Frequently, insufficient resources (mainly staffing but also equipment and facilities) have been found to be a root cause of nurse wastage, compounded by an unsupportive managerial culture and poor professional relationships, all of which contribute to suboptimal levels of care and the subjective practitioner experience of detachment from patients and carers (Estryn-Beher et al, 2010; Choi et al, 2013). The work environment is much cited in exit interviews as a leading precipitant of attrition, and this often characterised by poor peer support, weak management and an institutional blind eye being turned to suboptimal care (MacKusick and Minick, 2010; Currie and Carr Hill, 2012).
Stress arising from a challenging interface between work and home is often reported as a precursor to staff attrition. Researchers have observed that, if there is sufficient dissonance between the competing demands of the two, then deciding to leave nursing becomes more likely (Li et al, 2011; Uğur Gök and Kocaman, 2011; Bogossian et al, 2014). Leaving to care for a dependent family member is also common (Estryn-Behar et al, 2010).
The often-quoted association between poor working relationships, burnout and attrition are well understood (Ishihara et al, 2014). However, these can be significantly reduced when participants experience remedial measures in their workplace through peer support and supervisory and managerial backing that is respectful, provides prompt feedback and confers authority and responsibility to make decisions (Zhang et al, 2014).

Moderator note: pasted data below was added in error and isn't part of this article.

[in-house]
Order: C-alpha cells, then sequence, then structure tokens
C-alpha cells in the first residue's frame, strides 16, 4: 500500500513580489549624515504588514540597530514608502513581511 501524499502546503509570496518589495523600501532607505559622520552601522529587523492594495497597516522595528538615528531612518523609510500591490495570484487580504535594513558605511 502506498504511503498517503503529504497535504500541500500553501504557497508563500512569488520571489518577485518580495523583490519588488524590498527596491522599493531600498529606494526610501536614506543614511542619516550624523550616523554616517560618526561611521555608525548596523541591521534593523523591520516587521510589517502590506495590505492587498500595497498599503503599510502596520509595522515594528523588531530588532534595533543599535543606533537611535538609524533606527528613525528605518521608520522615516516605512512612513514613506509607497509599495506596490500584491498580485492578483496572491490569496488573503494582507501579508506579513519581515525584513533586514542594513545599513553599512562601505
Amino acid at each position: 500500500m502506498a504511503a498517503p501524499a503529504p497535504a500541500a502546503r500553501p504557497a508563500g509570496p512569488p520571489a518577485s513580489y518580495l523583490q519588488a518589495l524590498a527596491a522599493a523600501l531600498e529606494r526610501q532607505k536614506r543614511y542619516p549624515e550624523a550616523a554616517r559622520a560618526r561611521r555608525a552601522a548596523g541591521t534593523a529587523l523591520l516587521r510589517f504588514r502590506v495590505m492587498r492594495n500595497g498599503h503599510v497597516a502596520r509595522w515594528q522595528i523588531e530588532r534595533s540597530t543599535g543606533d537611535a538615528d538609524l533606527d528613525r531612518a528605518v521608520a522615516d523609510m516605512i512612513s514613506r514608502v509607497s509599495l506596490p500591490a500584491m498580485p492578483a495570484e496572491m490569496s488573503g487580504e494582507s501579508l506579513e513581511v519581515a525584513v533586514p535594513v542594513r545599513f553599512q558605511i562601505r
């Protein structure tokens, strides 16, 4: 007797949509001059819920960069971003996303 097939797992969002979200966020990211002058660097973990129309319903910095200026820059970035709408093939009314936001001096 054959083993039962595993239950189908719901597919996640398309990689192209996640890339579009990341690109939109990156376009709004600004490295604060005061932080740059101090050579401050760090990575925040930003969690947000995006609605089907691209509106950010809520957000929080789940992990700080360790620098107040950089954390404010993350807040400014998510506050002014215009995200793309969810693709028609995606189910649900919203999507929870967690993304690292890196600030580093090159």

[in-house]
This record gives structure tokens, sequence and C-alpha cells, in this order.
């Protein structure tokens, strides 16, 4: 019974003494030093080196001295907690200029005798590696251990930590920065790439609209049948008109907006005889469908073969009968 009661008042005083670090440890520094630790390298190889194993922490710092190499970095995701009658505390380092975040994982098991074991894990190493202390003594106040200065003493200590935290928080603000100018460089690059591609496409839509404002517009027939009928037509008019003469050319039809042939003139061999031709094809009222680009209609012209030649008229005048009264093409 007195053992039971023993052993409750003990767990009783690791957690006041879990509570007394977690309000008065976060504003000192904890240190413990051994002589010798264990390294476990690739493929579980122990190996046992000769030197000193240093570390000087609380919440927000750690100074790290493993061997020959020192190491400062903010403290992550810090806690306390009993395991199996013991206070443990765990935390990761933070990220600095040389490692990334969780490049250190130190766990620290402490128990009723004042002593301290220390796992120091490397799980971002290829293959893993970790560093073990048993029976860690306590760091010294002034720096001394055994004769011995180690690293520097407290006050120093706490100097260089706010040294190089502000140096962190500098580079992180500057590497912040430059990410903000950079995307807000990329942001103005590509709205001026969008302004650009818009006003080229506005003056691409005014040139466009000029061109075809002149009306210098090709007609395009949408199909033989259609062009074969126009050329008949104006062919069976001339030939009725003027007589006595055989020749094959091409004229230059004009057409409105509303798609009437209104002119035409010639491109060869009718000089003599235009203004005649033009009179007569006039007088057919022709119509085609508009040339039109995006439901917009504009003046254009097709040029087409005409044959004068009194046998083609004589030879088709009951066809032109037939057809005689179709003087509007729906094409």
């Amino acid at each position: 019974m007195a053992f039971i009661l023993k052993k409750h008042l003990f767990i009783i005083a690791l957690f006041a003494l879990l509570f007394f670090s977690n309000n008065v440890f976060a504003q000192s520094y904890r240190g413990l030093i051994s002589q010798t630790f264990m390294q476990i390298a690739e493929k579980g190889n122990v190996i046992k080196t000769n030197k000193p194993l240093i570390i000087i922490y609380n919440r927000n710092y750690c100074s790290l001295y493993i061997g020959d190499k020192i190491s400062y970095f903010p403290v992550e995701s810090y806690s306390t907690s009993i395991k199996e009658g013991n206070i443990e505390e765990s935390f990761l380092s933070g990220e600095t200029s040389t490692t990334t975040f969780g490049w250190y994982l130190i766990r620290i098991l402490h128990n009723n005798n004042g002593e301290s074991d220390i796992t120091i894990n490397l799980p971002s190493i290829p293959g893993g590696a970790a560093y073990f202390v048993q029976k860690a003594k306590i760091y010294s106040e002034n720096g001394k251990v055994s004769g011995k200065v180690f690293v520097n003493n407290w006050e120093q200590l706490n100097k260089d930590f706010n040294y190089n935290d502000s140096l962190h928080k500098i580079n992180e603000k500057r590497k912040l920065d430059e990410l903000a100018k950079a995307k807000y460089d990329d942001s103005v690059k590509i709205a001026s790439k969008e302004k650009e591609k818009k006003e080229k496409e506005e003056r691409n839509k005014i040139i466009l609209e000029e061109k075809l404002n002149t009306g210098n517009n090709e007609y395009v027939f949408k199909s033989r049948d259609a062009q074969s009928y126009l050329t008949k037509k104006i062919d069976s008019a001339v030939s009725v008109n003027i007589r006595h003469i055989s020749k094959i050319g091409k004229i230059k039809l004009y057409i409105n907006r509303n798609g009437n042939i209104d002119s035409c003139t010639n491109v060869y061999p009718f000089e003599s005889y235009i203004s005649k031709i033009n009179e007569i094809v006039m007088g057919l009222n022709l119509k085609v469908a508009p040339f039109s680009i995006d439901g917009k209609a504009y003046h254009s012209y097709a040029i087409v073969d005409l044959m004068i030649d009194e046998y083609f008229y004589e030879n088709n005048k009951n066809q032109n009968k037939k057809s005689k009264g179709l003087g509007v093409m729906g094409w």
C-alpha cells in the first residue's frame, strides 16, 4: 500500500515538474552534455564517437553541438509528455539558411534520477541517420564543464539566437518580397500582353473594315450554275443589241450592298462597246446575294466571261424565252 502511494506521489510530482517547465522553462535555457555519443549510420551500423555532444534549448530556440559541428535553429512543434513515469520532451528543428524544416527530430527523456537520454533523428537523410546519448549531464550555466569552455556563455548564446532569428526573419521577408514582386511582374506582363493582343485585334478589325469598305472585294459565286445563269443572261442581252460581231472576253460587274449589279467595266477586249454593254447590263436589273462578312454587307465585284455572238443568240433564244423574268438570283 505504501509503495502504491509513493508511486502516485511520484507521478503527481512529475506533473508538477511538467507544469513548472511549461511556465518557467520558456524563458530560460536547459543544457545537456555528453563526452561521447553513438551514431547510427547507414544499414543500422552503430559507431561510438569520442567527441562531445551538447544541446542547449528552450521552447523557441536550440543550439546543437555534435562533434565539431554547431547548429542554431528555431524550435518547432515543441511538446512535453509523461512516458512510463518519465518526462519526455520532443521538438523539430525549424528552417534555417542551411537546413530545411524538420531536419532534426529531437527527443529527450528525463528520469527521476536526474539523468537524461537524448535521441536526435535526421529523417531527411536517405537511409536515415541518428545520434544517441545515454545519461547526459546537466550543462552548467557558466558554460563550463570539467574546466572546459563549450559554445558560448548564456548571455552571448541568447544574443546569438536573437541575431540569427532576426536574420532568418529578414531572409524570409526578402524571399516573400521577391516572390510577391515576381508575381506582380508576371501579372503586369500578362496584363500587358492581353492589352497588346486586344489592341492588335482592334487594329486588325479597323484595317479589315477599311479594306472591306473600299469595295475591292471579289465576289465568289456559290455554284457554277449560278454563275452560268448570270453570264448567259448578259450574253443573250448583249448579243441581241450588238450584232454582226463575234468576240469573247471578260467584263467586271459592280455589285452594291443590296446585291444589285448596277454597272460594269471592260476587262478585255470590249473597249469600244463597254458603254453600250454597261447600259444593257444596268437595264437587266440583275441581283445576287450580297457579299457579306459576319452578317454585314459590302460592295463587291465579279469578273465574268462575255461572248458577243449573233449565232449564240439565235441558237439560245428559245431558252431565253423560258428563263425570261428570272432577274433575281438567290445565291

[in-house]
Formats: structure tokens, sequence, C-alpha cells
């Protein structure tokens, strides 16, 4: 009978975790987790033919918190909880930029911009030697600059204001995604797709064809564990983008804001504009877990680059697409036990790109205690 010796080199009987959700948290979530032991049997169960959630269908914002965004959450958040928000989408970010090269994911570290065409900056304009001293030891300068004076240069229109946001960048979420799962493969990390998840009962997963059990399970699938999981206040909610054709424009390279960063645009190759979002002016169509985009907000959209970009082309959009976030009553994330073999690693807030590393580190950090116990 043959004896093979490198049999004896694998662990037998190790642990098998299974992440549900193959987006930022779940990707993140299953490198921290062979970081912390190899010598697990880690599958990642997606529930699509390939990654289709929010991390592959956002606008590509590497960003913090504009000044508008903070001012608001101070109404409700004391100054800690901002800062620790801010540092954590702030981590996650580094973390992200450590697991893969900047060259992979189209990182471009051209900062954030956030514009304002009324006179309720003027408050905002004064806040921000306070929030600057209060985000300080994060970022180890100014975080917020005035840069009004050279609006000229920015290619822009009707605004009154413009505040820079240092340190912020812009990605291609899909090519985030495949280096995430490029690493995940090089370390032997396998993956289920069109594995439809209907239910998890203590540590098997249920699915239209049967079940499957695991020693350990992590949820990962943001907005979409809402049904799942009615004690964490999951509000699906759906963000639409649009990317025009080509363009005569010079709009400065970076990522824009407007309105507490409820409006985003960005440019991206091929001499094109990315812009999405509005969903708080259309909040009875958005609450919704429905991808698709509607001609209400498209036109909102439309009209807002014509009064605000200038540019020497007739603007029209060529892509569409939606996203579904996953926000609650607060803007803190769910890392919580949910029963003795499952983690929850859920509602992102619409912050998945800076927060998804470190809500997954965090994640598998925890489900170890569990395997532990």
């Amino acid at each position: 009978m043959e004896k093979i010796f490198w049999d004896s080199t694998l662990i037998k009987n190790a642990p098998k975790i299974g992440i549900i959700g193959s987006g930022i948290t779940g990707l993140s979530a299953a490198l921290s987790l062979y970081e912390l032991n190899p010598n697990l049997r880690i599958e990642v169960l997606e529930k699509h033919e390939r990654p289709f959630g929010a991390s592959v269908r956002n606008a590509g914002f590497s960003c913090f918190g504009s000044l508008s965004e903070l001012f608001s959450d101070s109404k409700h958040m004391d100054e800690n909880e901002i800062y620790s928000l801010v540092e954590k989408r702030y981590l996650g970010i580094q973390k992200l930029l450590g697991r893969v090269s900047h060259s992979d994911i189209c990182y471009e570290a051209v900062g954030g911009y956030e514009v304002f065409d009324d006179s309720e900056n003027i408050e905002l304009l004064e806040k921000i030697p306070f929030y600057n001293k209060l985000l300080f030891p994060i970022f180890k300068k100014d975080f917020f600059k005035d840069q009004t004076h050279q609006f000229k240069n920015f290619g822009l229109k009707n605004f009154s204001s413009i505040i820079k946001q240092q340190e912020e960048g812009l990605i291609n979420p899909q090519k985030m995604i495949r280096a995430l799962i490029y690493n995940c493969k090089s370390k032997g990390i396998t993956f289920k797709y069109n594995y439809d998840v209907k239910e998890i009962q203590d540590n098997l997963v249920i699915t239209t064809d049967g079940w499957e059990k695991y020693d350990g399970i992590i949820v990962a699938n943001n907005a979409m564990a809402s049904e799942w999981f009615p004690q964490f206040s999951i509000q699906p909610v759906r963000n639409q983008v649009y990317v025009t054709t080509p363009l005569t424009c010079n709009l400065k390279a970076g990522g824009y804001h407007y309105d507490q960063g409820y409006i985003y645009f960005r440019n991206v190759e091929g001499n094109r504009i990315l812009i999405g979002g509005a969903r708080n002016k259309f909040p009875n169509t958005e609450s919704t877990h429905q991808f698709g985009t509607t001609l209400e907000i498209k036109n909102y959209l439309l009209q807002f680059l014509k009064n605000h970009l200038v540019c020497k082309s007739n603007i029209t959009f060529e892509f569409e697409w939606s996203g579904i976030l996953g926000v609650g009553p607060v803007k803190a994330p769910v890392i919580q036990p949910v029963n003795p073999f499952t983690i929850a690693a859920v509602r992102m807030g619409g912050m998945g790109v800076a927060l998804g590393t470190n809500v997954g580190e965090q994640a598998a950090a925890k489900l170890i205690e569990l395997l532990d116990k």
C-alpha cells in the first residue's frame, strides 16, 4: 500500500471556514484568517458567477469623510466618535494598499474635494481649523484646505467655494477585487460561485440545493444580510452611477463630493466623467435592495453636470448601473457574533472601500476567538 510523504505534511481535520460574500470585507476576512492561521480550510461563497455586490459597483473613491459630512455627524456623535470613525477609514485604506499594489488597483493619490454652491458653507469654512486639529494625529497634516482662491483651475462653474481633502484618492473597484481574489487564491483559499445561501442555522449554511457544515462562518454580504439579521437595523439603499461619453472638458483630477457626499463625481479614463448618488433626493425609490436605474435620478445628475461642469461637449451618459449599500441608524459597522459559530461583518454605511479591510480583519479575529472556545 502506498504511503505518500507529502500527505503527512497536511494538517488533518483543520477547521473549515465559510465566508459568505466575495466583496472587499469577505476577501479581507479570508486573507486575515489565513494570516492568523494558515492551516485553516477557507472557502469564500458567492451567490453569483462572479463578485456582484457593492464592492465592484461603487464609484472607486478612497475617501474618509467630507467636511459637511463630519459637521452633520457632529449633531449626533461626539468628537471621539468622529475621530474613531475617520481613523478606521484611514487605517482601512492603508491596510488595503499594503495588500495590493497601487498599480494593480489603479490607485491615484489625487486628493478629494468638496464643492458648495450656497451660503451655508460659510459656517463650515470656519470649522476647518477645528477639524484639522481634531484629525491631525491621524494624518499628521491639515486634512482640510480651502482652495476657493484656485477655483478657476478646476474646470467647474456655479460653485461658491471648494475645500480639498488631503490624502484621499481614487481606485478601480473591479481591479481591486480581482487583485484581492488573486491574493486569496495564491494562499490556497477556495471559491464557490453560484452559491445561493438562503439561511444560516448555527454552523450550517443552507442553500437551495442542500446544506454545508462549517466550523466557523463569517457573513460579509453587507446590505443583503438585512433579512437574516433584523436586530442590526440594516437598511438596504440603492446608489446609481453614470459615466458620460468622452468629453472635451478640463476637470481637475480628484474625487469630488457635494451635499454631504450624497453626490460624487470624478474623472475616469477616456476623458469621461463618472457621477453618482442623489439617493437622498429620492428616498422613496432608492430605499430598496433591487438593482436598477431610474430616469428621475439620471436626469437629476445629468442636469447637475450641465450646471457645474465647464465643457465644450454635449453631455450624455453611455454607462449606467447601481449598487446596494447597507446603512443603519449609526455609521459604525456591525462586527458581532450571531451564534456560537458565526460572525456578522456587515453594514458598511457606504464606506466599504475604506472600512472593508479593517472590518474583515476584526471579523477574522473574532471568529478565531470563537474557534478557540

Nurse age has also been linked to retention and attrition. Li et al (2011) observed that nurses working in a hospital environment aged 25 and above with a minimum of 5 years' experience were more likely to remain in their career. Conversely, Flinkman and Salanterä (2015) and Rudman et al (2014) found that 20% of nurses intended to leave within 5 years of qualifying, regardless of age. Those who leave are often sufficiently dissatisfied by their experiences, are poor advocates for the profession and are likely to counsel others against entering it (Skillman et al, 2010).
A two-phase, sequential, mixed-methods design was adopted (Cresswell, 2013). This comprised administration of a questionnaire (phase 1: quantitative method); and telephone interviews with a subsample of questionnaire respondents (phase 2: qualitative method).
Phase 1. Quantitative questionnaire
A researcher-generated questionnaire was distributed to all students taking part in one of the RtP courses at the four collaborating institutions starting between June 2015 and April 2016; there were a total of 160 RtP participants within the HEE commissioning area. To improve accessibility, the questionnaire-based data collection tool was provided in both electronic and paper formats.